Date: October 2009 Location: Centro de Salud Barbara Clinic San Juan Sacatepequez, Guatemala Team Size: 20 Length of Mission: 7 days Number of Surgeries Performed: 54
BACKGROUND & OBJECTIVE
For ISHI's first-ever mission, we decided to collaborate with Partners for Surgery (PFS), a nonprofit organization based in the US, dedicated to helping population in rural Guatemala. PFS, who has a longstanding relationship with the indigenous populations, has developed several healthcare teams, and this new facility in San Juan Sacateqpequez to ensure that high quality healthcare is accessible to these communities.
PFS triaged the patients for the ISHI surgical team, so prior to our arrival in Guatemala, we had clinical information about the 50 to 60 patients who would be coming to see us for surgical care, including diagnoses, test results and even some photos. Some of the diseases seen included groin and abdominal hernias, chronic infection of the gallbladder with stones, and soft tissue masses.
MEDICAL SUPPLIES AND EQUIPMENT
We packed 20 boxes of surgical supplies and arrived in Guatemala without any difficulty at the customs. We were met at the airport by PFS representatives, who arranged for our supplies to be delivered to the facility. We had arranged for the purchase of IV fluids, anesthesia medications and narcotics locally, as these items could not be transported by our team on an international missions.
Since we had an idea of the case-types we would see, we were able to collect donations of surgical supplies, instruments and medications for the mission. We were pleased that the facility we worked at- Centro de Salud Clinic Barbara had two operating rooms, with functioning anesthesia machines and equipment to sterilize our surgical instruments. The laparoscopy equipment at the facility was not yet functional. Additionally, laparoscopic instruments and supplies were not available, so all procedures were performed using "open" surgery.
We were informed that the majority of our patients are from the K'iche' indigenous community. K'iche' peoples represent approx. 7% of the total Guatemalan population. Because of language barriers, fear of traveling to urban areas and mistrust of local hospital systems, the K'iche' peoples do not commonly seek out healthcare locally. Our triage day was quite an exciting experience, as we quickly learned that the K'iche' patients spoke their language (K'iche) with very little Spanish. Our patients were all smiles, as we talked to them about their condition, and then proposed operations to help.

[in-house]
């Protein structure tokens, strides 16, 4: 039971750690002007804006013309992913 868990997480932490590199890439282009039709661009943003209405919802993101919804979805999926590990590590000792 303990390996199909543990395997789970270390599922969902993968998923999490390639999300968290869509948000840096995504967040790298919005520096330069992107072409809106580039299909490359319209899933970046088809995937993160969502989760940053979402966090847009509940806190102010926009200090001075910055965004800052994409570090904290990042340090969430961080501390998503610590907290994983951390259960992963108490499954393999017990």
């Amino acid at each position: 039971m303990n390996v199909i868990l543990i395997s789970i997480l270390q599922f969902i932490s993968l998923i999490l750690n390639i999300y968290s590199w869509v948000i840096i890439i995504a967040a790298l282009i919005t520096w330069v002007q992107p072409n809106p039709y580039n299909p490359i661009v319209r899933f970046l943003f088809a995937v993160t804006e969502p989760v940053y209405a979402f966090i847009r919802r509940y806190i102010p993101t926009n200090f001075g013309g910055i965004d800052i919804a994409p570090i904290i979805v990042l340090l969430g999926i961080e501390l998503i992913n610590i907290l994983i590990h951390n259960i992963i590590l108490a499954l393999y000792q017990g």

We used both English to Spanish translators, and then Spanish to K'iche translators, so that we could effectively communicate with our patients. Many of the patients signed the consent forms with a thumbprint instead of a signature. Patients were brought to Centro de Salud from as far as 10 and 14 hours away by van via unpaved mountain roads. Most had a family member accompany them. Patients had accommodations in a hostel-type building, which was behind the Clinic. PFS provided all of the patients meals while on site, and transportation back to their villages after their surgeries.
TEAM AND LOCATION
Our team included 20 volunteers; some had never done international work prior to this experience, but all were enthusiastic and ready to work. San Juan Sacatepequez is a small town whose main revenue comes from growing and exporting fresh flowers. Every morning on the way to the Clinic we would drive by the flower market and see the wonderful colors of the market- the bright reds and oranges of the local women's dresses and the vibrant purples and yellows of the freshly cut flowers ready to be sold that day. Our volunteers were able to develop an appreciation for the K'iche' culture, while at the same time providing their medical skills to a population in need. Two ISHI team members were able to participate in the "Take Me Home" Program, in which the patients were taken back to their villages after their operations and recovery. Our team members got a unique look into the lives and the homes of the K'iche' peoples; they were treated to a homecooked meal, and shown the generous hospitality that is commonplace in these parts of the world.
Dr. Dennis Grech - Anesthesiologist. Dr. Leslie Osei-Tutu - Anesthesiologist. Mae Tingston - Operating Room nurse. Irene Banares - Operating Room Nurse. Socorro Galano-Rogers - Operating Room nurse. Pushpa Goel - Operating Room nurse. Natalia McTighe - Recovery Room nurse. Sherine Varghese - Recovery Room nurse. Alison Baker - Recovery Room nurse. Dr. Diego Reino - Surgical resident. Dr.
Leonard Mason - Surgical resident. Sue Walsh – CRNA Nurse anesthetist. Dr. Asha Bale - General and laparoscopic surgeon. Dr. Ziad Sifri - General and trauma surgeon and team leader. Dr. Kevin Clarke - General and oncological surgeon. Dr. Cha-Chi Wang - Surgical oncology fellow. Mary Ann D'Urso -Journalist. Vishnu Hoff - Photographer. Charlie Khoury - Logistics, photographer. Zeina Wakim - Logistics and translator.